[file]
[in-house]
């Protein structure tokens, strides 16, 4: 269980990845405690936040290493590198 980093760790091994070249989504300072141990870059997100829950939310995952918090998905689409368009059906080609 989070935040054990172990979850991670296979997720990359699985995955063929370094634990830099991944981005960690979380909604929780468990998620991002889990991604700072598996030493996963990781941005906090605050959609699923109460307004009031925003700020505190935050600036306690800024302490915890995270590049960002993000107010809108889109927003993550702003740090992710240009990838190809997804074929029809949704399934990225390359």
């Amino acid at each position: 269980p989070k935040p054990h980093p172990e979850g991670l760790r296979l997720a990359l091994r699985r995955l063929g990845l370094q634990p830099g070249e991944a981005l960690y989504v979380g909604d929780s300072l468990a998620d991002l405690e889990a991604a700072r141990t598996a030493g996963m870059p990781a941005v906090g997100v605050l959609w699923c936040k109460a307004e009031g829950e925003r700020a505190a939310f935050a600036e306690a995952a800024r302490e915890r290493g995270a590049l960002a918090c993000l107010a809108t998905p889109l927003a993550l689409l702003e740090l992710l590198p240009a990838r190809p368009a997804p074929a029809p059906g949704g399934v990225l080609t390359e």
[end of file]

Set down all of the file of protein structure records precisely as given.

[in-house]
């Protein structure tokens, strides 16, 4: 269980990845405690936040290493590198 980093760790091994070249989504300072141990870059997100829950939310995952918090998905689409368009059906080609 989070935040054990172990979850991670296979997720990359699985995955063929370094634990830099991944981005960690979380909604929780468990998620991002889990991604700072598996030493996963990781941005906090605050959609699923109460307004009031925003700020505190935050600036306690800024302490915890995270590049960002993000107010809108889109927003993550702003740090992710240009990838190809997804074929029809949704399934990225390359």
């Amino acid at each position: 269980p989070k935040p054990h980093p172990e979850g991670l760790r296979l997720a990359l091994r699985r995955l063929g990845l370094q634990p830099g070249e991944a981005l960690y989504v979380g909604d929780s300072l468990a998620d991002l405690e889990a991604a700072r141990t598996a030493g996963m870059p990781a941005v906090g997100v605050l959609w699923c936040k109460a307004e009031g829950e925003r700020a505190a939310f935050a600036e306690a995952a800024r302490e915890r290493g995270a590049l960002a918090c993000l107010a809108t998905p889109l927003a993550l689409l702003e740090l992710l590198p240009a990838r190809p368009a997804p074929a029809p059906g949704g399934v990225l080609t390359e």